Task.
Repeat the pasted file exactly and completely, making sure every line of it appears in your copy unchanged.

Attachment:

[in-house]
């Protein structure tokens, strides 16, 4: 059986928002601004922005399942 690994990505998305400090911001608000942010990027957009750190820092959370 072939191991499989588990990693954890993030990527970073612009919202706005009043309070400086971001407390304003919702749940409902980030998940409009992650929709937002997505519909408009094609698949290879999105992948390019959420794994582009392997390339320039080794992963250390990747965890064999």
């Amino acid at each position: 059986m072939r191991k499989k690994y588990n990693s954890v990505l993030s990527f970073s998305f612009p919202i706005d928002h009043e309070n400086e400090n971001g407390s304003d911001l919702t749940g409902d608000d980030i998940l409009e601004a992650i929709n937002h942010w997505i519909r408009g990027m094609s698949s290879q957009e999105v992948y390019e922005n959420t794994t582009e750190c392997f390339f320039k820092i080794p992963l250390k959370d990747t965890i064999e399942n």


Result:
[in-house]
């Protein structure tokens, strides 16, 4: 059986928002601004922005399942 690994990505998305400090911001608000942010990027957009750190820092959370 072939191991499989588990990693954890993030990527970073612009919202706005009043309070400086971001407390304003919702749940409902980030998940409009992650929709937002997505519909408009094609698949290879999105992948390019959420794994582009392997390339320039080794992963250390990747965890064999």
């Amino acid at each position: 059986m072939r191991k499989k690994y588990n990693s954890v990505l993030s990527f970073s998305f612009p919202i706005d928002h009043e309070n400086e400090n971001g407390s304003d911001l919702t749940g409902d608000d980030i998940l409009e601004a992650i929709n937002h942010w997505i519909r408009g990027m094609s698949s290879q957009e999105v992948y390019e922005n959420t794994t582009e750190c392997f390339f320039k820092i080794p992963l250390k959370d990747t965890i064999e399942n």